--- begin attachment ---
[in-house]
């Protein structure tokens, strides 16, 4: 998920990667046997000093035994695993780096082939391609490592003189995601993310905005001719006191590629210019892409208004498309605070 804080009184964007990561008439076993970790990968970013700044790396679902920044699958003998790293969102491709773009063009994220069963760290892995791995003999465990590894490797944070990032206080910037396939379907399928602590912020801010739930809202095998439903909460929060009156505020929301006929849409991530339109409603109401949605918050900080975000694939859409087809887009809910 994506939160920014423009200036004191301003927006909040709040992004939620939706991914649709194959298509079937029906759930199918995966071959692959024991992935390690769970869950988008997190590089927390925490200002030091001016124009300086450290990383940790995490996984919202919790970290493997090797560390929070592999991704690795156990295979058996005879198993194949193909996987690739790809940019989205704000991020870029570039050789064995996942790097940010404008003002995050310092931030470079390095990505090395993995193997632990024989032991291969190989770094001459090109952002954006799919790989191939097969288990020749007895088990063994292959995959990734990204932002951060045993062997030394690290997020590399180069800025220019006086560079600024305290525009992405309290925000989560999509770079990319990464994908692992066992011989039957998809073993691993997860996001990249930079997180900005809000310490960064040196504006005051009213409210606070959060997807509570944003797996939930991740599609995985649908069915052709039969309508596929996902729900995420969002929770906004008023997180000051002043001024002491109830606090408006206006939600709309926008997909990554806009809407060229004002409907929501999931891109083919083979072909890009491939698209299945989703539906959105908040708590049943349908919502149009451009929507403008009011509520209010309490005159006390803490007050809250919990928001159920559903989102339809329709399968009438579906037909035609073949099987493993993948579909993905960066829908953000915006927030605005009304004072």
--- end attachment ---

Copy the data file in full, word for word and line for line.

[in-house]
């Protein structure tokens, strides 16, 4: 998920990667046997000093035994695993780096082939391609490592003189995601993310905005001719006191590629210019892409208004498309605070 804080009184964007990561008439076993970790990968970013700044790396679902920044699958003998790293969102491709773009063009994220069963760290892995791995003999465990590894490797944070990032206080910037396939379907399928602590912020801010739930809202095998439903909460929060009156505020929301006929849409991530339109409603109401949605918050900080975000694939859409087809887009809910 994506939160920014423009200036004191301003927006909040709040992004939620939706991914649709194959298509079937029906759930199918995966071959692959024991992935390690769970869950988008997190590089927390925490200002030091001016124009300086450290990383940790995490996984919202919790970290493997090797560390929070592999991704690795156990295979058996005879198993194949193909996987690739790809940019989205704000991020870029570039050789064995996942790097940010404008003002995050310092931030470079390095990505090395993995193997632990024989032991291969190989770094001459090109952002954006799919790989191939097969288990020749007895088990063994292959995959990734990204932002951060045993062997030394690290997020590399180069800025220019006086560079600024305290525009992405309290925000989560999509770079990319990464994908692992066992011989039957998809073993691993997860996001990249930079997180900005809000310490960064040196504006005051009213409210606070959060997807509570944003797996939930991740599609995985649908069915052709039969309508596929996902729900995420969002929770906004008023997180000051002043001024002491109830606090408006206006939600709309926008997909990554806009809407060229004002409907929501999931891109083919083979072909890009491939698209299945989703539906959105908040708590049943349908919502149009451009929507403008009011509520209010309490005159006390803490007050809250919990928001159920559903989102339809329709399968009438579906037909035609073949099987493993993948579909993905960066829908953000915006927030605005009304004072």